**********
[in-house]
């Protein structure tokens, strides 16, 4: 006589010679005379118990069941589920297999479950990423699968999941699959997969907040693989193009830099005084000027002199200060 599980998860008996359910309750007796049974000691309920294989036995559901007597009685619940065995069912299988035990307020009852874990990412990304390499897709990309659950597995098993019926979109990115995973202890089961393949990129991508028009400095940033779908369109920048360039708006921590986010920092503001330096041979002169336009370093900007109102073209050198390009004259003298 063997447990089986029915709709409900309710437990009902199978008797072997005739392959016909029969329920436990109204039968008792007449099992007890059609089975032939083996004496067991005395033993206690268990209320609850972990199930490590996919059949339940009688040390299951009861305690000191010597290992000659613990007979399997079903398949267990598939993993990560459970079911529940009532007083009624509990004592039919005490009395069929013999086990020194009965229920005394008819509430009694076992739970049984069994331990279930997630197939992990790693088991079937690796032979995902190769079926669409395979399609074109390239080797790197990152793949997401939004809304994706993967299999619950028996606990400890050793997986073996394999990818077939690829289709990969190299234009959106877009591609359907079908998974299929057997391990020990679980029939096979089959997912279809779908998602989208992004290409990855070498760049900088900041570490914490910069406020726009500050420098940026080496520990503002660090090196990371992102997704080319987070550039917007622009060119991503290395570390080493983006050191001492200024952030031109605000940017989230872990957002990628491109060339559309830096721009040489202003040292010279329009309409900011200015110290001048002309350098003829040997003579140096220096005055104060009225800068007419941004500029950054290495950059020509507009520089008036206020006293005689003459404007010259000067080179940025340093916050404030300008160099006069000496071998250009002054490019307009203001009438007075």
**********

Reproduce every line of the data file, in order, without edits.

[in-house]
């Protein structure tokens, strides 16, 4: 006589010679005379118990069941589920297999479950990423699968999941699959997969907040693989193009830099005084000027002199200060 599980998860008996359910309750007796049974000691309920294989036995559901007597009685619940065995069912299988035990307020009852874990990412990304390499897709990309659950597995098993019926979109990115995973202890089961393949990129991508028009400095940033779908369109920048360039708006921590986010920092503001330096041979002169336009370093900007109102073209050198390009004259003298 063997447990089986029915709709409900309710437990009902199978008797072997005739392959016909029969329920436990109204039968008792007449099992007890059609089975032939083996004496067991005395033993206690268990209320609850972990199930490590996919059949339940009688040390299951009861305690000191010597290992000659613990007979399997079903398949267990598939993993990560459970079911529940009532007083009624509990004592039919005490009395069929013999086990020194009965229920005394008819509430009694076992739970049984069994331990279930997630197939992990790693088991079937690796032979995902190769079926669409395979399609074109390239080797790197990152793949997401939004809304994706993967299999619950028996606990400890050793997986073996394999990818077939690829289709990969190299234009959106877009591609359907079908998974299929057997391990020990679980029939096979089959997912279809779908998602989208992004290409990855070498760049900088900041570490914490910069406020726009500050420098940026080496520990503002660090090196990371992102997704080319987070550039917007622009060119991503290395570390080493983006050191001492200024952030031109605000940017989230872990957002990628491109060339559309830096721009040489202003040292010279329009309409900011200015110290001048002309350098003829040997003579140096220096005055104060009225800068007419941004500029950054290495950059020509507009520089008036206020006293005689003459404007010259000067080179940025340093916050404030300008160099006069000496071998250009002054490019307009203001009438007075």